Agriculture, which dominates more than one third of the world’s terrestrial surface, is recognized as one of the main drivers of biodiversity loss 1 . The growing demand for agricultural commodities is expected to strengthen the expansion and intensification of agricultural land, with strong impacts on biodiversity 2 , 3 . To overcome this challenge, the land-sharing approach suggests promoting ecosystem services delivered by biodiversity through the development of more environmentally friendly agriculture supporting both production and biodiversity conservation on the same land 4 , 5 . Organic farming, which is often seen as a prototype of such agriculture, is expanding, and approximately 71 million hectares of farmland are currently under certified organic farming at the global scale 6 , 7 . Promoting organic farming is one of the main agro-environmental policies around the world 8 . For instance, in its recent Green Deal, Europe Union officially targets to reach 25% of its total farmland under organic farming by 2030. However, the benefits of certified organic farming in reducing the environmental footprint of agriculture are widely debated, and large uncertainty exists around the performance of such farming 9 , 10 .

Overall, biodiversity is known to benefit from organic farming 11 , 12 , 13 . Several meta-analysis have found that organic farming increases the abundance of organisms by 50% and species richness by 30% 12 , 13 . Organic farming is particularly significant and beneficial to soil microbes, plants, pollinators or predators 14 , 15 . However, the claim that agri-environment measure such as organic farming contribute to halting the biodiversity decline has been recently challenged 16 , 17 . Several studies have reported that the effects of organic farming are highly variable, and recent evidence even pinpointed that organic farming could have negative effects on some biodiversity components 13 , 17 , 18 , 19 . Birkhofer et al. (2014) reported that there are both winners and losers of organic farming across a large range of organisms including bird, ground beetle, spider, butterfly and moth communities. Examining how multiple species or functional groups respond to organic farming is of major importance to understand the actual effects of this popular agri-environment measure on biodiversity.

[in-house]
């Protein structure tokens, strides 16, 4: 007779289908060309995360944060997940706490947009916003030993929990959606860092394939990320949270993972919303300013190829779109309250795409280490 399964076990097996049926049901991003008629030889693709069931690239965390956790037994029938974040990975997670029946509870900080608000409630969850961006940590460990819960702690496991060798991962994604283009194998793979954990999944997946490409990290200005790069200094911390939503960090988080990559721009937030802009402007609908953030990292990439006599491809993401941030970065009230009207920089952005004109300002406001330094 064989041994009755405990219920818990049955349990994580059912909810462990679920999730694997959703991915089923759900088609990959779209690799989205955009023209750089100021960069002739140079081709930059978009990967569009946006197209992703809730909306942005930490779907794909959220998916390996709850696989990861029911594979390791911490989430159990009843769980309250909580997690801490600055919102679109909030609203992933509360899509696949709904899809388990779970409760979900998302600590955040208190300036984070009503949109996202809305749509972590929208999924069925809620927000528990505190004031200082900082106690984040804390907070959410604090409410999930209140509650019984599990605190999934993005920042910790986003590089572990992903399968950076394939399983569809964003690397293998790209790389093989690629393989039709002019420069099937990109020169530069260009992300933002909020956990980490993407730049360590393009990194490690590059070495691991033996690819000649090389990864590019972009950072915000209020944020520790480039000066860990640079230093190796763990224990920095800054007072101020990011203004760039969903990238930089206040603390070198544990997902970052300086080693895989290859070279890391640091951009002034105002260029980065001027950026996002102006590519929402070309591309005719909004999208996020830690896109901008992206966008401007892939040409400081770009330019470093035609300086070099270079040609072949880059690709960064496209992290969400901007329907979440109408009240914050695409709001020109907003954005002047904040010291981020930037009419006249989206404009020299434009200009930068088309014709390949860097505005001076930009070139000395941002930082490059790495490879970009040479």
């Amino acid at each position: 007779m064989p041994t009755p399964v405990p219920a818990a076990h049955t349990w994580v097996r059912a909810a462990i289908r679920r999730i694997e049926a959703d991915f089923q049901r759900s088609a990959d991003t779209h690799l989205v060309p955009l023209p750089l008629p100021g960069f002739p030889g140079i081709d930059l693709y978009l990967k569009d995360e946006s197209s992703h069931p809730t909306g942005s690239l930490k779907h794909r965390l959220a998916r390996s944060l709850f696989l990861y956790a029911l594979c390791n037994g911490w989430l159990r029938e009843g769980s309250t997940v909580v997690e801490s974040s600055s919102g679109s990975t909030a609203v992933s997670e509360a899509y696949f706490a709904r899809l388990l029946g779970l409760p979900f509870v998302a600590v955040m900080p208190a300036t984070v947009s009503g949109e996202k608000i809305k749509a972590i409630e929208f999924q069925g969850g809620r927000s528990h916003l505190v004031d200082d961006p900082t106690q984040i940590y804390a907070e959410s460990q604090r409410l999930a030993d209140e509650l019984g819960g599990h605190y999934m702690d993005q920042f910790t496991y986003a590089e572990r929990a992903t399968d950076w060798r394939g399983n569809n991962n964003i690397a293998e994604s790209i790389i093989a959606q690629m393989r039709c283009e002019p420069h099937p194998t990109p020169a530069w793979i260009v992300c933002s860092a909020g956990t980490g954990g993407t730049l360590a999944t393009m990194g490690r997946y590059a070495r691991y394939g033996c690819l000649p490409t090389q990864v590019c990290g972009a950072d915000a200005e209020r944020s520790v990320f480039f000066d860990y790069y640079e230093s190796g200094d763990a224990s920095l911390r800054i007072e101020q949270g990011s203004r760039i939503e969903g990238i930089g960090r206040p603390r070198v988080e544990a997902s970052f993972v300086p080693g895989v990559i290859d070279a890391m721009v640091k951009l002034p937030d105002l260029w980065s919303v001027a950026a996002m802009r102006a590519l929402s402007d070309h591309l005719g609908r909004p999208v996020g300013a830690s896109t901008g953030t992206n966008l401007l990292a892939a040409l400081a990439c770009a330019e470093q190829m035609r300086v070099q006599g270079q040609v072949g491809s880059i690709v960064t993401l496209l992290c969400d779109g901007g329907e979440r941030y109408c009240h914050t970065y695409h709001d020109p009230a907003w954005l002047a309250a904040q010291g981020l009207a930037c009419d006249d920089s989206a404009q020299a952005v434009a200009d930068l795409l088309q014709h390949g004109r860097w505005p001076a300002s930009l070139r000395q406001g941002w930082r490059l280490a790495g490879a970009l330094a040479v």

The beneficial effects of certified organic farming on biodiversity are usually attributed to the ban of synthetic pesticides and fertilizers as well as to higher levels of soil organic matter or longer and more diversified crop rotations compared to those of conventional farming 20 , 21 . However, several practices allowed by organic farming certification standards such as copper or sulphur-based fungicides, microbial insecticide or intensive soil tillage have negative impacts on biodiversity 22 , 23 . Moreover, studies explicitly considering the different farming practices actually applied in fields when comparing the relative effects of organic and non-organic management are rare. It is likely that this poorly-explored source of variability might partly explain some inconsistent results reported in the literature. In addition, it has been recently argued that simplifying technical choices of farmers into broad comparisons of conventional versus alternative systems could limit our understanding of the socioecological impacts of agriculture and could precludes the development of novel systems that can potentially deliver multiple beneficial outcomes 24 . Explicitly analyzing the impacts of farming practices on multitrophic biodiversity is therefore a necessary step to understand the variable performance of organic farming and to set the scene for the ecological intensification of farming systems.